Once you have all of your holes for the lights cut, you will be ready to start threading the stringed lights through. To do this, I recommend putting the battery pack at the bottom corner of your picture, and start to thread through the hole closest to the battery pack, and then wind your way through each word, and up to the top of the canvas that way.
Once I had all the lights threaded through, I secured my string on the back with some clear tape. I did this, just so the lights stayed in the same spot I put them (not pulling out further), but you can skip this step if you are not worried about that.
You will want to secure your batter pack to the canvas, so it does not fall out when you move your picture. A simple way to do that is to add some masking tape, or duck tape over it and attach it to the sides of the canvas that way.
When I was done stringing the lights, I turned on my battery pack to test it out, and make sure all of the lights where where I wanted them to be. It worked out perfectly! You could use some washi tape to create a border around the sign, or even frame it if you want a more polished look.
You could also use a pre-made canvas that you can find for not too much at spots like TJ Maxx, and then just add a string of lights to that to dress it up.
Here is another example of a lighted sign we made from reclaimed wood and Christmas lights. We used the same concept here, only we drilled holes through the wood, and then added the Christmas lights (fire rated ones), through the holes for this project. You can get as creative as you want with this project.
More about the Cricut Machines:
I have one of the Explore Air Machines, and love it. I like the Air as I can set it up to be wireless and send projects to it easily from my phone or computer. There is an app I put on my phone, and I can plan projects from where ever I have my phone with me at, and then simply cut them out on the machine when I am ready to do the project.
The Cricut Explore One Machine
Cricut Explore Air Machine – on sale for $179.99 (reg $249.99)
This machine includes the Bluetooth embedded for wireless cutting, so you do not need to be connected to your computer in order to use it. Cut over 60 different materials to create everything from cards and invitations to party and home décor.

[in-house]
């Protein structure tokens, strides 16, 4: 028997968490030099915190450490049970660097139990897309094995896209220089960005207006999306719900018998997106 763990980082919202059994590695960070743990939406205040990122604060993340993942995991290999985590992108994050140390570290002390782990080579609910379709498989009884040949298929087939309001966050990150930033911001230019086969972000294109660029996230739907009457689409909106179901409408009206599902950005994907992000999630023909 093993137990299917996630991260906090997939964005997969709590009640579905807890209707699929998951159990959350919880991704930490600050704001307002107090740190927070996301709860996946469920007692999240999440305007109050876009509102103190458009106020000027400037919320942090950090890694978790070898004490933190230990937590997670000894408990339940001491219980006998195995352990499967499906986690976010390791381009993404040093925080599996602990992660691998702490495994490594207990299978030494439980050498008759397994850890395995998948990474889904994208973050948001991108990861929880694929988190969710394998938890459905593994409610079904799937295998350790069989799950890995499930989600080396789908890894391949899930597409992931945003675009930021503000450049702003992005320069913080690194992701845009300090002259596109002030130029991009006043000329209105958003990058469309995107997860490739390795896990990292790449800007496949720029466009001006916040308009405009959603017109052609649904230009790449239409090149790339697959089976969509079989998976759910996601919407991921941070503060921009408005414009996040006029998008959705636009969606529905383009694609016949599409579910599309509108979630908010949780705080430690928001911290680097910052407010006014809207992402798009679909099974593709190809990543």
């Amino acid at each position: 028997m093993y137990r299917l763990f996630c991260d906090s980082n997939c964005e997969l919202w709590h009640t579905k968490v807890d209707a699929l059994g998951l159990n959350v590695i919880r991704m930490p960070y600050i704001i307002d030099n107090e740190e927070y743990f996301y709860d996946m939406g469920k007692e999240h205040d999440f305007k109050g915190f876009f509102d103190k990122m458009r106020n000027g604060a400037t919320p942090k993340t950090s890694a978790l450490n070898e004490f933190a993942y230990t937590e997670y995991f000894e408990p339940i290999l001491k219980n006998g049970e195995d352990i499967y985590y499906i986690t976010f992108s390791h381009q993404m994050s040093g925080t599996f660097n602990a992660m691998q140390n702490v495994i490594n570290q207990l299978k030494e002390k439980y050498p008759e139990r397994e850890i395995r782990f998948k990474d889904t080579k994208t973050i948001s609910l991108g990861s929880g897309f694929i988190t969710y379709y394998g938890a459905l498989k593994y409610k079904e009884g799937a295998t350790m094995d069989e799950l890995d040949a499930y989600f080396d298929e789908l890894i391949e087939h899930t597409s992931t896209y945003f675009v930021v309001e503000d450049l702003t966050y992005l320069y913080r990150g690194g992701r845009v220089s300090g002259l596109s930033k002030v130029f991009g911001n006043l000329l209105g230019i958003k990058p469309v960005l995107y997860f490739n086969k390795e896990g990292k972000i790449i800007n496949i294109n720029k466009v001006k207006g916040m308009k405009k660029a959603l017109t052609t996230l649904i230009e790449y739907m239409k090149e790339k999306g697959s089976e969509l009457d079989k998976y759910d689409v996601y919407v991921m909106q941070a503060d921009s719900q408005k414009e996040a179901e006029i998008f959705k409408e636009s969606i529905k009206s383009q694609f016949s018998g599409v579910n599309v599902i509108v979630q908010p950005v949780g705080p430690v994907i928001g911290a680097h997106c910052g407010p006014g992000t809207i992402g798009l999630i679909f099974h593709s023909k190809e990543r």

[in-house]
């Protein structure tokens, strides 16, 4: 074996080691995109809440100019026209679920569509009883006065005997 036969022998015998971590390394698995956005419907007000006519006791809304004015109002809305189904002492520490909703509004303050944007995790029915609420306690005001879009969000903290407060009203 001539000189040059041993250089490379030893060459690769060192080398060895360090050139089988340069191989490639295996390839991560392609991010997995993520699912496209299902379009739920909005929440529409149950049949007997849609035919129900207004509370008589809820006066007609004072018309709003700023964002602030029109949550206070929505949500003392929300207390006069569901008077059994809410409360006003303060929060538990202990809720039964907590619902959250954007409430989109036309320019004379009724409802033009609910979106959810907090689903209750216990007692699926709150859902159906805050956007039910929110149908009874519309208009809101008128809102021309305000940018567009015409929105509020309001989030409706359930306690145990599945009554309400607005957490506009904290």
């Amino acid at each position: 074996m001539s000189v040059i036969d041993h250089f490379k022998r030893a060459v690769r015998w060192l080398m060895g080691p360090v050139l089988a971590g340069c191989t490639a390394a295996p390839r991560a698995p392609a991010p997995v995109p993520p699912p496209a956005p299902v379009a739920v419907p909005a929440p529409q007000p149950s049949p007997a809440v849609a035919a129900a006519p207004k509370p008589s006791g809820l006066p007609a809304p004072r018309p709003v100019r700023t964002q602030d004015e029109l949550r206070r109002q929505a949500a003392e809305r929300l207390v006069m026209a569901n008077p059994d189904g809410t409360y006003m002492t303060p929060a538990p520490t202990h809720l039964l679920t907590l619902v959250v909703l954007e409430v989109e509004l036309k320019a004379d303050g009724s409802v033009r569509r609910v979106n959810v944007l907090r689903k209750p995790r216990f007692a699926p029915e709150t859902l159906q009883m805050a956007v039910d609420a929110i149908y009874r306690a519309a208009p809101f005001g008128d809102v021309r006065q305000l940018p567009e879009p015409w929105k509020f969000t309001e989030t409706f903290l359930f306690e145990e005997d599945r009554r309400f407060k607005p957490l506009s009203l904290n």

Here’s all that it includes::
- Embedded Bluetooth® for wireless cutting
- Dual carriage for cutting and writing or cutting and scoring in one step
- Upload your own images for free (.svg, .jpg, .png, .bmp, .gif, .dxf)
- Cut over 60 materials from vellum to leather
- Smart Set® dial for easy material settings
- Free Cricut Design Space™ online software and iPad app
- Cut Smart® precision cutting
- Works with all Cricut® cartridges
- Integrated storage compartments
Cricut Explore Air Machine + Deluxe Starter Set – $199.99 (reg $349.94)
Cricut Explore Air™ electronic cutting machine has embedded Bluetooth® for wireless cutting and a dual carriage to cut and write or score in just one step. Also included in this set:
• Cricut Explore Deep Cut Blade With Housing
• Cricut Tools Scoring Stylus
• Cricut Multi Pen Set, Gold
• Cricut Explore Metallic Pen Set
• Cricut Cutting Mat Variety 3-pack
Cricut Explore Air 2 Machine – priced at $229.99 (reg $299)
Cricut Explore Air 2™ is a DIY speed machine. This smart cutting machine cuts and writes up to 2x faster than previous models and helps you make projects with over 100 different materials.
• Up to 2X Faster. Select Fast Mode when you need to make every minute count.
• Quick projects. Select from over 3,000 ready-to-make projects or make quick cuts from our extensive image library.
• Create on your computer, tablet, or smartphone.
• Embedded Bluetooth® for wireless cutting
• Cut 100+ materials from vellum to leather
• Smart Set® dial for easy material settings
• Double tool holder for cutting and writing or cutting and scoring in one step
• Upload your own images for free (.svg, .jpg, .png, .bmp, .gif, .dxf)
• Thousands of designs and ideas to kickstart virtually any project.
• Cut Smart® technology for precision cutting and easy and pre-calibrated material selection
• Upload and use your own image files or fonts for free
• Works with Cricut® cartridges
• Cuts printable images
• Integrated storage compartments